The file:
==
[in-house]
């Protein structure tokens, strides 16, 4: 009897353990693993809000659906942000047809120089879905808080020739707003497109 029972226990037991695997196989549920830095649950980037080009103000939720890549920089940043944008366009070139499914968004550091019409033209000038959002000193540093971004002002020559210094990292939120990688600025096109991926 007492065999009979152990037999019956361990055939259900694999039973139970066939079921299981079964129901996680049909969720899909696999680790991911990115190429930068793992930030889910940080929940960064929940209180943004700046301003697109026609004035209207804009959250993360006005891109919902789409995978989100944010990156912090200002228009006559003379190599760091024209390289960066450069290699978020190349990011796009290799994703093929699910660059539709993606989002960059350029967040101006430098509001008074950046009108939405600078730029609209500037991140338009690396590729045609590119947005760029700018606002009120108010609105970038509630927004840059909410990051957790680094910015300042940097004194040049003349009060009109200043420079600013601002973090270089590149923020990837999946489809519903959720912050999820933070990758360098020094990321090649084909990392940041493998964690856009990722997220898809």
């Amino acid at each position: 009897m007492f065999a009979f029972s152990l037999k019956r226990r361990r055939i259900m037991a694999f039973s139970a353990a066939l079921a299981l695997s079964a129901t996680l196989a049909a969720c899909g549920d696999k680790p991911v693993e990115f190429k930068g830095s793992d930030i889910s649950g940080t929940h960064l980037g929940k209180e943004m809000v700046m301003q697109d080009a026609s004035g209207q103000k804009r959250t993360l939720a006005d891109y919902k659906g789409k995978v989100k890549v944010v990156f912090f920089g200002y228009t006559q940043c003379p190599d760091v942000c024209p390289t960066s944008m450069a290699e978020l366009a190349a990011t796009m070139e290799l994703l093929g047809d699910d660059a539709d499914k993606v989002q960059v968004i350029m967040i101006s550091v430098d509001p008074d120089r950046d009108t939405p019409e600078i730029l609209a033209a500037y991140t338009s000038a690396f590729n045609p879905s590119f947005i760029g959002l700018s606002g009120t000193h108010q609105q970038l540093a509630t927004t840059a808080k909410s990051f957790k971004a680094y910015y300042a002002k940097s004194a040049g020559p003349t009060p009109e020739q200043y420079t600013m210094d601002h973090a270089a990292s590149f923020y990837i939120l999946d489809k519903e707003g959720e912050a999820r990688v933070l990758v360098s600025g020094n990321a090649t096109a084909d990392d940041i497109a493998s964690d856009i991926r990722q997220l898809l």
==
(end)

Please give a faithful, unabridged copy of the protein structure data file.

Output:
[in-house]
């Protein structure tokens, strides 16, 4: 009897353990693993809000659906942000047809120089879905808080020739707003497109 029972226990037991695997196989549920830095649950980037080009103000939720890549920089940043944008366009070139499914968004550091019409033209000038959002000193540093971004002002020559210094990292939120990688600025096109991926 007492065999009979152990037999019956361990055939259900694999039973139970066939079921299981079964129901996680049909969720899909696999680790991911990115190429930068793992930030889910940080929940960064929940209180943004700046301003697109026609004035209207804009959250993360006005891109919902789409995978989100944010990156912090200002228009006559003379190599760091024209390289960066450069290699978020190349990011796009290799994703093929699910660059539709993606989002960059350029967040101006430098509001008074950046009108939405600078730029609209500037991140338009690396590729045609590119947005760029700018606002009120108010609105970038509630927004840059909410990051957790680094910015300042940097004194040049003349009060009109200043420079600013601002973090270089590149923020990837999946489809519903959720912050999820933070990758360098020094990321090649084909990392940041493998964690856009990722997220898809």
């Amino acid at each position: 009897m007492f065999a009979f029972s152990l037999k019956r226990r361990r055939i259900m037991a694999f039973s139970a353990a066939l079921a299981l695997s079964a129901t996680l196989a049909a969720c899909g549920d696999k680790p991911v693993e990115f190429k930068g830095s793992d930030i889910s649950g940080t929940h960064l980037g929940k209180e943004m809000v700046m301003q697109d080009a026609s004035g209207q103000k804009r959250t993360l939720a006005d891109y919902k659906g789409k995978v989100k890549v944010v990156f912090f920089g200002y228009t006559q940043c003379p190599d760091v942000c024209p390289t960066s944008m450069a290699e978020l366009a190349a990011t796009m070139e290799l994703l093929g047809d699910d660059a539709d499914k993606v989002q960059v968004i350029m967040i101006s550091v430098d509001p008074d120089r950046d009108t939405p019409e600078i730029l609209a033209a500037y991140t338009s000038a690396f590729n045609p879905s590119f947005i760029g959002l700018s606002g009120t000193h108010q609105q970038l540093a509630t927004t840059a808080k909410s990051f957790k971004a680094y910015y300042a002002k940097s004194a040049g020559p003349t009060p009109e020739q200043y420079t600013m210094d601002h973090a270089a990292s590149f923020y990837i939120l999946d489809k519903e707003g959720e912050a999820r990688v933070l990758v360098s600025g020094n990321a090649t096109a084909d990392d940041i497109a493998s964690d856009i991926r990722q997220l898809l």